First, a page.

This part is going to sound counterintuitive. Since the transmission works a bit different, scooters don’t rely on the motors RPM’s to increase and decrease its speed. What ends up happening is as you twist the throttle the sound of the engine doesn’t change, but the scooters speed still increases. If you’ve every been on a motorcycle, or even been around one, you’ve heard the engine rev during acceleration. Because that rev sound is missing, some people tend to think the scooter is under powered, or worse, has a power issue. What’s really happen is the CVT is doing what CVT does, and it’s completely normal.

What Is A CVT Style Transmission And How Does It Work

Animation of a Scooter CVTThe answer is built into the name itself, Continuous Variable Transmission (CVT). In the animation you’ll notice there’s an input shaft and an output shaft with a belt connecting them. Because the sheaves have the ability to adjust, the belt acts like an adjustable/variable gear system. Notice the belt is a fix length. This means as you roll back on the scooters throttle to go faster, centrifugal force causes the input sheave to narrow forcing the belt to act like a larger “gear”. This causes the output shaft to automatically adjust and act like a small “gear”. The smaller the output “gears” diameter, the faster the output shaft spins… the faster the output shaft spins… the faster the scooter goes.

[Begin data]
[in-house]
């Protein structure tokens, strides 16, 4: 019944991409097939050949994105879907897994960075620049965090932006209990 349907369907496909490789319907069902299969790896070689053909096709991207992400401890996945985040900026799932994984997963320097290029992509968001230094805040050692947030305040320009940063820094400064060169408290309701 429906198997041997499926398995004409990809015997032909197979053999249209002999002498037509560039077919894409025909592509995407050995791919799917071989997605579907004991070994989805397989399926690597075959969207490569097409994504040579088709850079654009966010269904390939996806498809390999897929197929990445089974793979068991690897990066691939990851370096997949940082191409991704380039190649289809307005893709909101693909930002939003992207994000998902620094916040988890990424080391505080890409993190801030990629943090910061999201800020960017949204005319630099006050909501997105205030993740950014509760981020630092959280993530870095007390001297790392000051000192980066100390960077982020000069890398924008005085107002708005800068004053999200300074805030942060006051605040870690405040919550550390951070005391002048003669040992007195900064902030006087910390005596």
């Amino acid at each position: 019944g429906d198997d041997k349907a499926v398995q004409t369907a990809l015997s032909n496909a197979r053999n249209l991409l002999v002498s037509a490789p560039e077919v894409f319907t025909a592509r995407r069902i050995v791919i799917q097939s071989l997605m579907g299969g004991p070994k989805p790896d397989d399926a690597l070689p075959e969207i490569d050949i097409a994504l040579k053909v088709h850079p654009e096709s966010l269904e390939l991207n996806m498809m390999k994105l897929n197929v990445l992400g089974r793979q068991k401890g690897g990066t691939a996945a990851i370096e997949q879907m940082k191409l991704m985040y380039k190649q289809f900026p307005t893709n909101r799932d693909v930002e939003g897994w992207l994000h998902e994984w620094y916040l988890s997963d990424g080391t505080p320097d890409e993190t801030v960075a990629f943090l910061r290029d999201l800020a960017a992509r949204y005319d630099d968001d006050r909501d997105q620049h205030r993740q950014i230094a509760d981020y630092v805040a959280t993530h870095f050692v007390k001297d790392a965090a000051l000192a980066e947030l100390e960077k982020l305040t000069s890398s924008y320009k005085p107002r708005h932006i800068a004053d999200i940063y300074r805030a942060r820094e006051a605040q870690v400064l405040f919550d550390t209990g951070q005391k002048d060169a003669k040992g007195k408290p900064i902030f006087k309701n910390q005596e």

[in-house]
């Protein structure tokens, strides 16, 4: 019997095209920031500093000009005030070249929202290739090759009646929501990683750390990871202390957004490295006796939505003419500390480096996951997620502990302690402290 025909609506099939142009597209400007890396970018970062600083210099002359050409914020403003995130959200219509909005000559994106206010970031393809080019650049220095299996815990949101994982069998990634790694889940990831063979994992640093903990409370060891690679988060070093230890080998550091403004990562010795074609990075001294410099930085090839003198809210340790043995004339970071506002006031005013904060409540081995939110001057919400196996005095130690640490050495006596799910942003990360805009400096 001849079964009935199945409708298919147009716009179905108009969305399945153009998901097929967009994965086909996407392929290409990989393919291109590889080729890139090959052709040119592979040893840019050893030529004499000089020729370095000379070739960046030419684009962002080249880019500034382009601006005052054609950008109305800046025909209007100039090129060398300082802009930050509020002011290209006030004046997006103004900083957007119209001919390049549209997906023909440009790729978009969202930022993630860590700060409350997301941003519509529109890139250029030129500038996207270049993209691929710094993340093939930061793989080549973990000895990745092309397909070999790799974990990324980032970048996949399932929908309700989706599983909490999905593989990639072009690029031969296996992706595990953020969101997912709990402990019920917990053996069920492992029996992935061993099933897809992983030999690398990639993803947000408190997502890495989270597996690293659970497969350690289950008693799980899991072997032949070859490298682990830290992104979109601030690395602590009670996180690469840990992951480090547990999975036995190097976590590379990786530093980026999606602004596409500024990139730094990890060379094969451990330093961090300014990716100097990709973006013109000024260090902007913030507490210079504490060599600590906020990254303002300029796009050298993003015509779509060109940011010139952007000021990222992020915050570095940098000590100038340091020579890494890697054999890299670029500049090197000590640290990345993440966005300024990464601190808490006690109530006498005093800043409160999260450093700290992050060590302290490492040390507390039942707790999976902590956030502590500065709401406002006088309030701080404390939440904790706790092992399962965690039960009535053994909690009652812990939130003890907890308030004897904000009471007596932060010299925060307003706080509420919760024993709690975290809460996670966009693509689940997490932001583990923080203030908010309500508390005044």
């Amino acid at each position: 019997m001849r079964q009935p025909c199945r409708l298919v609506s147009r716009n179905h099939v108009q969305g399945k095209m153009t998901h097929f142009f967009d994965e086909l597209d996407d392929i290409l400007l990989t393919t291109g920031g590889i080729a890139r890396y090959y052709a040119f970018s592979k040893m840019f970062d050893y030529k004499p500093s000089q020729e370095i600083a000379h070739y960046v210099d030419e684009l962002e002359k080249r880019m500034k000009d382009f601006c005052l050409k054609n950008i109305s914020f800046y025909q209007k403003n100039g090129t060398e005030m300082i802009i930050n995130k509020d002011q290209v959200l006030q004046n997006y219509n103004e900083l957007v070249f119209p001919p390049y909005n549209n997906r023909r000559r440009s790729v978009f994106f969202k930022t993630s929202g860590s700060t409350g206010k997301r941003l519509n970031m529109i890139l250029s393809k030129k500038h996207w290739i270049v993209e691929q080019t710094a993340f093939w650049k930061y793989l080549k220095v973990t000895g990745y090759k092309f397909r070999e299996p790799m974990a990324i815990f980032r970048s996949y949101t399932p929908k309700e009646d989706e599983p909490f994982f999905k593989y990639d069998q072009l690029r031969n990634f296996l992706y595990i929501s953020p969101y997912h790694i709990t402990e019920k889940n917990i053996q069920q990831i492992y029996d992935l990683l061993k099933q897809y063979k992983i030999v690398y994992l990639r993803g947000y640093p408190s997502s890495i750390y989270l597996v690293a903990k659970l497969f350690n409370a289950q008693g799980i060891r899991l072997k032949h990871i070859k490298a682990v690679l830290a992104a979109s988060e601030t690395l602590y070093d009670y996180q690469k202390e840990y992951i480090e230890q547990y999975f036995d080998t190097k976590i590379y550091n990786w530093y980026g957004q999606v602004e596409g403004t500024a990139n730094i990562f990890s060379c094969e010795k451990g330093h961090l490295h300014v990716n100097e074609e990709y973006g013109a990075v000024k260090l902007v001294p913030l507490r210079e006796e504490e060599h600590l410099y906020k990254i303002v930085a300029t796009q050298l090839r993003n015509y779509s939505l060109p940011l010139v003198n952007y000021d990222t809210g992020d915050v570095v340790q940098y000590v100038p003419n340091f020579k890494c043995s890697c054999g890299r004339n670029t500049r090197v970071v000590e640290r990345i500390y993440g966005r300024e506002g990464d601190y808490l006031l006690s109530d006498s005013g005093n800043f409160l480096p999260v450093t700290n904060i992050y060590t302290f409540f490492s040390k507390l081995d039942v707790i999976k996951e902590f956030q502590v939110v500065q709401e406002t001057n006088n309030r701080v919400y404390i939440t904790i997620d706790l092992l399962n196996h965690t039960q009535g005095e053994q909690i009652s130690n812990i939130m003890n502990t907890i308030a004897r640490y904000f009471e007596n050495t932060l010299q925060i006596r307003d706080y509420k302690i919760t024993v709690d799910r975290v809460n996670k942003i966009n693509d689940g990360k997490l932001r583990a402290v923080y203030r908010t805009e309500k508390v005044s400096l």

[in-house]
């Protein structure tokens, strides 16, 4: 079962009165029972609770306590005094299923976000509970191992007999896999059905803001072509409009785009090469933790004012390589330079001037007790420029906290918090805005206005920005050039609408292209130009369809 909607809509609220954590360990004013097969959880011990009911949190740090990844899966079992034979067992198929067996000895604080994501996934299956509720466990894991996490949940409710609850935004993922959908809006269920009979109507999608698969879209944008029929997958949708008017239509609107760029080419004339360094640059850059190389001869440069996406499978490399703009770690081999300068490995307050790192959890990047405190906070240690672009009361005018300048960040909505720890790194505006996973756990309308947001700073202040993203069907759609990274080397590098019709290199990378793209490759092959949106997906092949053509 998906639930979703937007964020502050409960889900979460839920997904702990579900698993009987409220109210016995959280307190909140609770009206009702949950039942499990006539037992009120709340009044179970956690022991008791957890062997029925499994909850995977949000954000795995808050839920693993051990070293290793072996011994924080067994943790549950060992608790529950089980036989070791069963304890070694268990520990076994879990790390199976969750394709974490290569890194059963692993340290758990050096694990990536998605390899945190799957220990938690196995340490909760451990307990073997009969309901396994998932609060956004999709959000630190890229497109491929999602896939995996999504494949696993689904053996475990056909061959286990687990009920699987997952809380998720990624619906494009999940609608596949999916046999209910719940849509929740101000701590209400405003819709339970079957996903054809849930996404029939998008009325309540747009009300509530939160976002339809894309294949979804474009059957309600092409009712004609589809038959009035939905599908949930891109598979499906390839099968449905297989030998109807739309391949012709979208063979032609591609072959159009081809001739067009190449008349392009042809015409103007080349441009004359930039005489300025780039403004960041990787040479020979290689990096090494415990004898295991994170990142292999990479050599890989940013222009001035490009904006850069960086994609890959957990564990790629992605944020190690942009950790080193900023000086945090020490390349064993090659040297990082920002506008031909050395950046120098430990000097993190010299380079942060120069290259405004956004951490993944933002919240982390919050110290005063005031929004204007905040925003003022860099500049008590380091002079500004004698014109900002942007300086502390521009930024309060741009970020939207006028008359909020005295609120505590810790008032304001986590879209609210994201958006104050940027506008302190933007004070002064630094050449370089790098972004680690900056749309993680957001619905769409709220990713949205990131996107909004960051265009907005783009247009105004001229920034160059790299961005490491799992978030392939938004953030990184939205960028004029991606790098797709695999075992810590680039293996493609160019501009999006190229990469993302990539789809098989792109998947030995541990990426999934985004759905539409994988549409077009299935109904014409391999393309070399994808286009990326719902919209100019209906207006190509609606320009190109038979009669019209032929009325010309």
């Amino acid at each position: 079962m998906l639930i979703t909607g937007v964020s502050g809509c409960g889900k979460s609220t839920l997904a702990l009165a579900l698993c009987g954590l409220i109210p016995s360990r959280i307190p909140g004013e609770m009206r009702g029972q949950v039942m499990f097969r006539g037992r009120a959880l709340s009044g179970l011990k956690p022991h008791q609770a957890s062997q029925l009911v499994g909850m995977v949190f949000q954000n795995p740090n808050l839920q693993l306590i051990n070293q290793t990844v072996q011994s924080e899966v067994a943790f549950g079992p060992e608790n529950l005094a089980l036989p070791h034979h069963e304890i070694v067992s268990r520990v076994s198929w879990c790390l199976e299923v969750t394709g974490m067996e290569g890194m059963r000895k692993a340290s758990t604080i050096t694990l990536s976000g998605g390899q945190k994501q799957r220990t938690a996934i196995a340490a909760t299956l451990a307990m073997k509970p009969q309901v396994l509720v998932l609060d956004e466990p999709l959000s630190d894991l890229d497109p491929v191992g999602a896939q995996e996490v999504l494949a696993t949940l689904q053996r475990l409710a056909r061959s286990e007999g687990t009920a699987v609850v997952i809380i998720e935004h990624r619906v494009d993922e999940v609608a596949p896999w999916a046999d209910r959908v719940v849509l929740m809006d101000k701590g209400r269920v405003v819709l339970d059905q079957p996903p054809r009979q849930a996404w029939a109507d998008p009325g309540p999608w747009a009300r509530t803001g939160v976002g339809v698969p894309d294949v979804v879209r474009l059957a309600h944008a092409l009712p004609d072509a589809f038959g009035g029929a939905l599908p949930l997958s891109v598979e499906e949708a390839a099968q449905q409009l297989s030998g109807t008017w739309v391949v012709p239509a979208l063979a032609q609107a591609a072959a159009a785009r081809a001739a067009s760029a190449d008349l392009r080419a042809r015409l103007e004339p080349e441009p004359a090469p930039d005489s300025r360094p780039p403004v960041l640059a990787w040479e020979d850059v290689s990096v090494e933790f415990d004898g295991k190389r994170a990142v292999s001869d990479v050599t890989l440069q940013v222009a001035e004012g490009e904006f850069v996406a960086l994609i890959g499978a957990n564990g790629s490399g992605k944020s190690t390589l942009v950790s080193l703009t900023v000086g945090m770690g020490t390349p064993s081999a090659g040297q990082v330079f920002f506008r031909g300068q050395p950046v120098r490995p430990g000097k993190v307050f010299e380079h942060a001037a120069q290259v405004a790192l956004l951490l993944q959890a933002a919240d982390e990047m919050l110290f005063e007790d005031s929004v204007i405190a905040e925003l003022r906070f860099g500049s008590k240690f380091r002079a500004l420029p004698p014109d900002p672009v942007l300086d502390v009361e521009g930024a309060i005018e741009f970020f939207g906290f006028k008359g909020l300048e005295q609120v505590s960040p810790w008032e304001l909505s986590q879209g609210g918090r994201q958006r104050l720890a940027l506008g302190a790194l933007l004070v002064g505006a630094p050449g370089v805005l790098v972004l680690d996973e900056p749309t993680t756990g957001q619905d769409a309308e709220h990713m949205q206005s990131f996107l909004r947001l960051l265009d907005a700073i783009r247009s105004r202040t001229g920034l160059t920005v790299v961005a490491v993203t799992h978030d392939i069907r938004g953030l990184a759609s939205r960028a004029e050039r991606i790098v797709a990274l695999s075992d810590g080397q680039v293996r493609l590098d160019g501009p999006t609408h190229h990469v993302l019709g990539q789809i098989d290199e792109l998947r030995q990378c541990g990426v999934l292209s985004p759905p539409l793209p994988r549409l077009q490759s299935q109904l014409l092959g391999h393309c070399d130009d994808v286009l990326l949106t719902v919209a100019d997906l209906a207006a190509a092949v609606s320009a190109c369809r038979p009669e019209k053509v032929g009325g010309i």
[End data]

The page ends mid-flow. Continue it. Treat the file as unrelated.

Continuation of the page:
Wait, Do They Even Make Scooters With Manual Transmission?

Not many, if any at all. More often then not, if you see a manual transmission scooter on the road you’re looking at vintage model.

For awhile I heard Vespa was going to reintroduce their PX line-up which originally had manual transmissions. However, as for writing this, their website show a couple of 70th anniversary release; the Vespa GTS 300 MY18,  Vespa Primavera 50, and Vespa Primavera 150. All of which are automatic.

Wrap Up

I’d love to hear your thoughts on some of the advantages and disadvantages of automatic transmissions. Feel free to comment below.

Ride safe!

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One Comment

  1. My Coleman scotter has a tube coming out the bottom of what I think is a over fill drain and when I put the gear oil in it starts come out of that but it still wants to make a little squishy noise whenever I’m riding it?